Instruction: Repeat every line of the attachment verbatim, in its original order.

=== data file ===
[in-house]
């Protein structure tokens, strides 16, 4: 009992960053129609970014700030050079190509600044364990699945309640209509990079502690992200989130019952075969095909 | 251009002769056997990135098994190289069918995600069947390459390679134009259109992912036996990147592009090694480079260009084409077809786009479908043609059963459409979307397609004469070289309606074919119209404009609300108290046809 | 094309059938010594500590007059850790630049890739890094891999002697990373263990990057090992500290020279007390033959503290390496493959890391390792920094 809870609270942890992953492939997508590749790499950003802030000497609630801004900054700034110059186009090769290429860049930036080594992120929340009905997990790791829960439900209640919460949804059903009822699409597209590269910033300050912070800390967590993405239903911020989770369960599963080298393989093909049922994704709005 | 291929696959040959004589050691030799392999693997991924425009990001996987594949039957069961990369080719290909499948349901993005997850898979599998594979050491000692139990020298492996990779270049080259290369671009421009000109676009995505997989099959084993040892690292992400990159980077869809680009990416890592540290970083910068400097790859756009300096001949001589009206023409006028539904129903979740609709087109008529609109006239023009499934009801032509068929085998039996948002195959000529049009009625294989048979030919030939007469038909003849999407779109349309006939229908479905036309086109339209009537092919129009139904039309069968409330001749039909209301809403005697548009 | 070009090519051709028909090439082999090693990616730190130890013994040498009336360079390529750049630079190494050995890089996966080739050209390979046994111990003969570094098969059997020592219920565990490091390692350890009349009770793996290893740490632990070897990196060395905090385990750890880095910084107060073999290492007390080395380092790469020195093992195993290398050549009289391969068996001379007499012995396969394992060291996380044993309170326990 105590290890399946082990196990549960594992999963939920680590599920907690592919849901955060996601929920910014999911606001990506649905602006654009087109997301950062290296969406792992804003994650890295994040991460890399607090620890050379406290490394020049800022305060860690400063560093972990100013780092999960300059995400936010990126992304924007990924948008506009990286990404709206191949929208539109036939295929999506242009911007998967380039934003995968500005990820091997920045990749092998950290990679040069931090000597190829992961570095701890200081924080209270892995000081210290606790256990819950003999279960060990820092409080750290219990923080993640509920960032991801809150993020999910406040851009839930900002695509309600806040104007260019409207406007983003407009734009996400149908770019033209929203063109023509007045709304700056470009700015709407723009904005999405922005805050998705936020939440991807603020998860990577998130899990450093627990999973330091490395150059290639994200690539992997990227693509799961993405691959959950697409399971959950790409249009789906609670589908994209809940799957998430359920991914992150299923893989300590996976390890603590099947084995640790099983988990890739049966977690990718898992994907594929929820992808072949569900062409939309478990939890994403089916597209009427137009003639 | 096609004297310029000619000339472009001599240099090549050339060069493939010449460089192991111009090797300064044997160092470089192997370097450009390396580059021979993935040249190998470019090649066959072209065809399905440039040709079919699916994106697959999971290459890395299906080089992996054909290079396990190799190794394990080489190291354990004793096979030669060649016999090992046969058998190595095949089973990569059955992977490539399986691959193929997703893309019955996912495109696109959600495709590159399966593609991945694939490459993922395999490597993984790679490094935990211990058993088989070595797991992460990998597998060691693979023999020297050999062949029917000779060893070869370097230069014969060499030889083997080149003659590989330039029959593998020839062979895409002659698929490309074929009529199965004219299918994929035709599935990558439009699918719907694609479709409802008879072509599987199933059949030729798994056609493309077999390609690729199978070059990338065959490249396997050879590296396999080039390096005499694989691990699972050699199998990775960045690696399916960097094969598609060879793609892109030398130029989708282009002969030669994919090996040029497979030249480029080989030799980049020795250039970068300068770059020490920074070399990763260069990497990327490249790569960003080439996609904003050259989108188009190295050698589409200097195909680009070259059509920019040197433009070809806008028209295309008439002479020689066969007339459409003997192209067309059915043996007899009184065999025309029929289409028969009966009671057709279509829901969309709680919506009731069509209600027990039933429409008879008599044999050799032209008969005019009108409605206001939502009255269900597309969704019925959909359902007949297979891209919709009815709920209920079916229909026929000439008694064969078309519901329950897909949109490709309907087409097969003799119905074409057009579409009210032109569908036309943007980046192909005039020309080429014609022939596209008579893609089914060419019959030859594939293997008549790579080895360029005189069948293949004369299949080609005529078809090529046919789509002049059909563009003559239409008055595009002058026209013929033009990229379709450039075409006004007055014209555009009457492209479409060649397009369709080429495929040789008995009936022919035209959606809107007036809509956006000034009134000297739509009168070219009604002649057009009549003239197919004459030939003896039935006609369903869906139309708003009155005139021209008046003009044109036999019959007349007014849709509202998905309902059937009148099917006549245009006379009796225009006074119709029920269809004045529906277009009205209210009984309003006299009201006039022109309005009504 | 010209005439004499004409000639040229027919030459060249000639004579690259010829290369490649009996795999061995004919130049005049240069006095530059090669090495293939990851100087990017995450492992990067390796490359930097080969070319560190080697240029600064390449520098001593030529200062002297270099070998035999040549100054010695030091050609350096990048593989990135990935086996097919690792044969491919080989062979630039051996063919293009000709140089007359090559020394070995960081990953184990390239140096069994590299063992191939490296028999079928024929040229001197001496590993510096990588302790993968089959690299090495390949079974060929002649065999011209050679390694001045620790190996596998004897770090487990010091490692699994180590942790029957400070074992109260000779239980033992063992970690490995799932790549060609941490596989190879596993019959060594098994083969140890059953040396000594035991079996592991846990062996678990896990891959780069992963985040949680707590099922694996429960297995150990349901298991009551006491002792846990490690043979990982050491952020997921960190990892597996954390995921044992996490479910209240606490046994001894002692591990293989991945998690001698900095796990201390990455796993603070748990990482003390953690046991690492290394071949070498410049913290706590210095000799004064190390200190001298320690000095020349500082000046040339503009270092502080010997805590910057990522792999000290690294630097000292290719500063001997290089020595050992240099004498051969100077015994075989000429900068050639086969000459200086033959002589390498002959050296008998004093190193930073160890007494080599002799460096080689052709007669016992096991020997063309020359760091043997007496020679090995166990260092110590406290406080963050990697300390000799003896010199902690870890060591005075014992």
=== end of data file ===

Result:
[in-house]
């Protein structure tokens, strides 16, 4: 009992960053129609970014700030050079190509600044364990699945309640209509990079502690992200989130019952075969095909 | 251009002769056997990135098994190289069918995600069947390459390679134009259109992912036996990147592009090694480079260009084409077809786009479908043609059963459409979307397609004469070289309606074919119209404009609300108290046809 | 094309059938010594500590007059850790630049890739890094891999002697990373263990990057090992500290020279007390033959503290390496493959890391390792920094 809870609270942890992953492939997508590749790499950003802030000497609630801004900054700034110059186009090769290429860049930036080594992120929340009905997990790791829960439900209640919460949804059903009822699409597209590269910033300050912070800390967590993405239903911020989770369960599963080298393989093909049922994704709005 | 291929696959040959004589050691030799392999693997991924425009990001996987594949039957069961990369080719290909499948349901993005997850898979599998594979050491000692139990020298492996990779270049080259290369671009421009000109676009995505997989099959084993040892690292992400990159980077869809680009990416890592540290970083910068400097790859756009300096001949001589009206023409006028539904129903979740609709087109008529609109006239023009499934009801032509068929085998039996948002195959000529049009009625294989048979030919030939007469038909003849999407779109349309006939229908479905036309086109339209009537092919129009139904039309069968409330001749039909209301809403005697548009 | 070009090519051709028909090439082999090693990616730190130890013994040498009336360079390529750049630079190494050995890089996966080739050209390979046994111990003969570094098969059997020592219920565990490091390692350890009349009770793996290893740490632990070897990196060395905090385990750890880095910084107060073999290492007390080395380092790469020195093992195993290398050549009289391969068996001379007499012995396969394992060291996380044993309170326990 105590290890399946082990196990549960594992999963939920680590599920907690592919849901955060996601929920910014999911606001990506649905602006654009087109997301950062290296969406792992804003994650890295994040991460890399607090620890050379406290490394020049800022305060860690400063560093972990100013780092999960300059995400936010990126992304924007990924948008506009990286990404709206191949929208539109036939295929999506242009911007998967380039934003995968500005990820091997920045990749092998950290990679040069931090000597190829992961570095701890200081924080209270892995000081210290606790256990819950003999279960060990820092409080750290219990923080993640509920960032991801809150993020999910406040851009839930900002695509309600806040104007260019409207406007983003407009734009996400149908770019033209929203063109023509007045709304700056470009700015709407723009904005999405922005805050998705936020939440991807603020998860990577998130899990450093627990999973330091490395150059290639994200690539992997990227693509799961993405691959959950697409399971959950790409249009789906609670589908994209809940799957998430359920991914992150299923893989300590996976390890603590099947084995640790099983988990890739049966977690990718898992994907594929929820992808072949569900062409939309478990939890994403089916597209009427137009003639 | 096609004297310029000619000339472009001599240099090549050339060069493939010449460089192991111009090797300064044997160092470089192997370097450009390396580059021979993935040249190998470019090649066959072209065809399905440039040709079919699916994106697959999971290459890395299906080089992996054909290079396990190799190794394990080489190291354990004793096979030669060649016999090992046969058998190595095949089973990569059955992977490539399986691959193929997703893309019955996912495109696109959600495709590159399966593609991945694939490459993922395999490597993984790679490094935990211990058993088989070595797991992460990998597998060691693979023999020297050999062949029917000779060893070869370097230069014969060499030889083997080149003659590989330039029959593998020839062979895409002659698929490309074929009529199965004219299918994929035709599935990558439009699918719907694609479709409802008879072509599987199933059949030729798994056609493309077999390609690729199978070059990338065959490249396997050879590296396999080039390096005499694989691990699972050699199998990775960045690696399916960097094969598609060879793609892109030398130029989708282009002969030669994919090996040029497979030249480029080989030799980049020795250039970068300068770059020490920074070399990763260069990497990327490249790569960003080439996609904003050259989108188009190295050698589409200097195909680009070259059509920019040197433009070809806008028209295309008439002479020689066969007339459409003997192209067309059915043996007899009184065999025309029929289409028969009966009671057709279509829901969309709680919506009731069509209600027990039933429409008879008599044999050799032209008969005019009108409605206001939502009255269900597309969704019925959909359902007949297979891209919709009815709920209920079916229909026929000439008694064969078309519901329950897909949109490709309907087409097969003799119905074409057009579409009210032109569908036309943007980046192909005039020309080429014609022939596209008579893609089914060419019959030859594939293997008549790579080895360029005189069948293949004369299949080609005529078809090529046919789509002049059909563009003559239409008055595009002058026209013929033009990229379709450039075409006004007055014209555009009457492209479409060649397009369709080429495929040789008995009936022919035209959606809107007036809509956006000034009134000297739509009168070219009604002649057009009549003239197919004459030939003896039935006609369903869906139309708003009155005139021209008046003009044109036999019959007349007014849709509202998905309902059937009148099917006549245009006379009796225009006074119709029920269809004045529906277009009205209210009984309003006299009201006039022109309005009504 | 010209005439004499004409000639040229027919030459060249000639004579690259010829290369490649009996795999061995004919130049005049240069006095530059090669090495293939990851100087990017995450492992990067390796490359930097080969070319560190080697240029600064390449520098001593030529200062002297270099070998035999040549100054010695030091050609350096990048593989990135990935086996097919690792044969491919080989062979630039051996063919293009000709140089007359090559020394070995960081990953184990390239140096069994590299063992191939490296028999079928024929040229001197001496590993510096990588302790993968089959690299090495390949079974060929002649065999011209050679390694001045620790190996596998004897770090487990010091490692699994180590942790029957400070074992109260000779239980033992063992970690490995799932790549060609941490596989190879596993019959060594098994083969140890059953040396000594035991079996592991846990062996678990896990891959780069992963985040949680707590099922694996429960297995150990349901298991009551006491002792846990490690043979990982050491952020997921960190990892597996954390995921044992996490479910209240606490046994001894002692591990293989991945998690001698900095796990201390990455796993603070748990990482003390953690046991690492290394071949070498410049913290706590210095000799004064190390200190001298320690000095020349500082000046040339503009270092502080010997805590910057990522792999000290690294630097000292290719500063001997290089020595050992240099004498051969100077015994075989000429900068050639086969000459200086033959002589390498002959050296008998004093190193930073160890007494080599002799460096080689052709007669016992096991020997063309020359760091043997007496020679090995166990260092110590406290406080963050990697300390000799003896010199902690870890060591005075014992």